You don't know Jack about crunch time

Jarrett JackJeff Zelevansky/NBAE/Getty Images Sport

Jarrett Jack missed every shot before Chris Paul gave him the ball with the game on the line.

I have called Kobe Bryant a crunch-time ballhog whose relentless gunning down the stretch hurts the Lakers. I have also marveled at Chris Paul and the Hornets -- if you look for big samples, you'll find they perform better in crunch time than any other team.

Pretty cool that those two teams have been going at it in the playoffs -- it's a chance to see the two head to head, and what we have seen is incredibly telling, particularly at the end of Game 4.

At the end of Sunday's game, the Hornets had the ball up two. After running off some clock, Paul was isolated against Bryant on the wing. The star guard -- who has been perhaps the NBA's best performer in these playoffs -- worked his way into the lane. Paul had more than earned the right to take the big shot, and sure enough, with the shot clock down to just two seconds he leaped into a forest of bigger defenders.

On most teams, what would have come next would have been one of the most difficult field goal attempts you'll ever see. Instead, Paul dished the ball to the coldest player on the court, Jarrett Jack.

Jack's not a lights out shooter in the best of times, but he was both wide open and in the paint. He nailed the short jumper. The arena exploded, the Hornets won the game and tied the series. Incremental progress was made towards keeping the Hornets in New Orleans for the long haul.

That Chris Paul and his coach, Monty Williams, are willing to live with the results of a jumper from a cold Jack is, I believe, precisely the reason the Hornets have been so good in crunch time for years.

Conventional wisdom is the exact opposite: You need that guy to take all the big shots. The reality is that while superstar players are awesome to have for their talent, they're not at their best against double-teams. When the defense doubles, the best shots come not from mobbed superstars, but from open role players. Shots against double teams are almost all low percentage, because there's not a superstar player skilled enough to be better against a double team than any ol' NBA player is wide open.

Sebastian Pruiti of NBA Playbook has broken down this play brilliantly. Take a look, and you'll see that Ron Artest was expecting the shot to come from the superstar Paul. Artest ditched his man, Jack, early -- to protect the rim against the charging Paul. It's the smart play against most superstars, who can be expected to take almost every opportunity to make their marks in crunch time.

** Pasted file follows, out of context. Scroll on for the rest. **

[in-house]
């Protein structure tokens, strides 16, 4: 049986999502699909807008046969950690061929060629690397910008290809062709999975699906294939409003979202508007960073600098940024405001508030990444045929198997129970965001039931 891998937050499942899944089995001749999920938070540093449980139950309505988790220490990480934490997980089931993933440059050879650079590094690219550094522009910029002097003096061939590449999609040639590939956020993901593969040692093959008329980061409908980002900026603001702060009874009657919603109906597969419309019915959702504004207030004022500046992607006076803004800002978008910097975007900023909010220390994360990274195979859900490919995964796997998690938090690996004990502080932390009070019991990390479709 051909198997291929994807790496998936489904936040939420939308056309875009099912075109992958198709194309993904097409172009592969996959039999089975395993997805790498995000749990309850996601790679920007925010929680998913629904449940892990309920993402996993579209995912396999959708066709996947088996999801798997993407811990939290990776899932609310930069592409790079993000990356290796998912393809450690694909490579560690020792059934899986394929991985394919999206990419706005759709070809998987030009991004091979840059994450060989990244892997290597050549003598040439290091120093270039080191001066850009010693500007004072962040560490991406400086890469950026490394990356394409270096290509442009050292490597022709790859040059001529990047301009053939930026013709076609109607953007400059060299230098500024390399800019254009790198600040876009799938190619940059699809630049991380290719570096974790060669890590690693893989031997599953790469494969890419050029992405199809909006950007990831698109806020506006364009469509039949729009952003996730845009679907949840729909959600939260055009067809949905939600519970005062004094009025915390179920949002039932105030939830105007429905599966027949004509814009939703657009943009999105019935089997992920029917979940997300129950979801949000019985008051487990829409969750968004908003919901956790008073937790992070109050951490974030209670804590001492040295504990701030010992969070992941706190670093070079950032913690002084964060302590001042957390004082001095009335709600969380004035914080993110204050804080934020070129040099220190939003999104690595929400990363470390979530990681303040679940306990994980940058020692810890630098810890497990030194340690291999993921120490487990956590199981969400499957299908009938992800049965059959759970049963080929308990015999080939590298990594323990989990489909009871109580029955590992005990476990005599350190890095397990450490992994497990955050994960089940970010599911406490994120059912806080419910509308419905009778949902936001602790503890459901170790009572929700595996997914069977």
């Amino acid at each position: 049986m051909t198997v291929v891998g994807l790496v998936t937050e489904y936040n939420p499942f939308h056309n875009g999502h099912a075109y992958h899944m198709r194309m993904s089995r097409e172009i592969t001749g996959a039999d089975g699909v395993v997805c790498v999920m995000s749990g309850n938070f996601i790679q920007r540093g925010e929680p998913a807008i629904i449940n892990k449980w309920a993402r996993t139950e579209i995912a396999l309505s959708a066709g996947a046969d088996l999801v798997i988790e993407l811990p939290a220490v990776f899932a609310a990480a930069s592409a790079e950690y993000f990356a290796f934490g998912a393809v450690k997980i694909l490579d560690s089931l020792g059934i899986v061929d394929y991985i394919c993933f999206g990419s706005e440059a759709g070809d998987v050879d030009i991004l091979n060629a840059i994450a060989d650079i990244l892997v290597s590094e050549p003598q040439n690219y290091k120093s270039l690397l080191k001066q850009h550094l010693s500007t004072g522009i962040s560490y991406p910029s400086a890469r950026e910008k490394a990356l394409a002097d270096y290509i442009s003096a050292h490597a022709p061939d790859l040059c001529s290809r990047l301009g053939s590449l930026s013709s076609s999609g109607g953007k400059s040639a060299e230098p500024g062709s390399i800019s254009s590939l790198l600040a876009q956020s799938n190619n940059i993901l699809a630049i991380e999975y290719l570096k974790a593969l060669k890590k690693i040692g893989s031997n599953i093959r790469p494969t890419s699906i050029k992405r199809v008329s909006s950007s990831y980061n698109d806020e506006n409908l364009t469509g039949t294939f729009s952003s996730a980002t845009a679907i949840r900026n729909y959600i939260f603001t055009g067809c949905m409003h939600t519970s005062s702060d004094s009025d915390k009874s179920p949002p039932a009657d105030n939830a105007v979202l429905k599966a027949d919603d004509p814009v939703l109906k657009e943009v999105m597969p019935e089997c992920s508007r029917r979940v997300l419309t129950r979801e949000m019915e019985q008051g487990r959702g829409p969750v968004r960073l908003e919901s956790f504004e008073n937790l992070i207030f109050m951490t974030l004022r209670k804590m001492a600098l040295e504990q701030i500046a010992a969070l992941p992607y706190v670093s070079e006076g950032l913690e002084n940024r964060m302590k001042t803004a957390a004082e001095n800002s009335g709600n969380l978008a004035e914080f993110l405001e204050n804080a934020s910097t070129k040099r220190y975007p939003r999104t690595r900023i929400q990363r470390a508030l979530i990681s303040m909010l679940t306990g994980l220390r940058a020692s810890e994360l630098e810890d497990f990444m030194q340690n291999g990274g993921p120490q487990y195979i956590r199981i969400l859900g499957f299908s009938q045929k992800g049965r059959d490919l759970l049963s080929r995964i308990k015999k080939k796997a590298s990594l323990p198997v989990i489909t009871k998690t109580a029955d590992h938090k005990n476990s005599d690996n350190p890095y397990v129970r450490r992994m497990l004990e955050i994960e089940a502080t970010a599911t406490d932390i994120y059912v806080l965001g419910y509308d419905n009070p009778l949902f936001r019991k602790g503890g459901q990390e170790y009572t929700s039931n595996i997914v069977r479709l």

But against this superstar, it made the Lakers vulnerable. Score one for hitting the open man.

"Why shoot with three people on me if one guy is open?" Paul explained at the All-Star break, when asked about his approach to crunch time. "If I'm open, I'll shoot it, and if I'm not, I'll pass it."

Of course, it doesn't always end so well. Imagine if Jack had missed, which could well have happened. Paul would have been chastised as passive. Williams would have been criticized for letting a bit player decide the series. Manhood would have been doubted all the way around (just like when LeBron James kicked the ball a wide open Donyell Marshall with the game on the line in Game 1 of the 2007 Eastern Conference finals).

There's a lot of support out there for the idea that the best players should just keep the ball -- defense be damned. And it's not the worst thing to do. The Lakers, thanks to Bryant, seldom find the open man in crunch time, and still manage to have a slightly-above-average offense and, oh yeah, five championships in the Bryant era.

It's just that if you want the best possible results, I'm with Paul in thinking that the guy who should get the ball is not the most famous, but the most open.

And similarly, my criticism of Bryant is not that there are other players who are blatantly better at the things he does. It's that the things he decides to do -- very commonly, to shoot against a double team -- are so incredibly hard. Deciding to do something easier might make Bryant mildly less heroic in the short-term analysis, but it would also make the Lakers, as a team, better.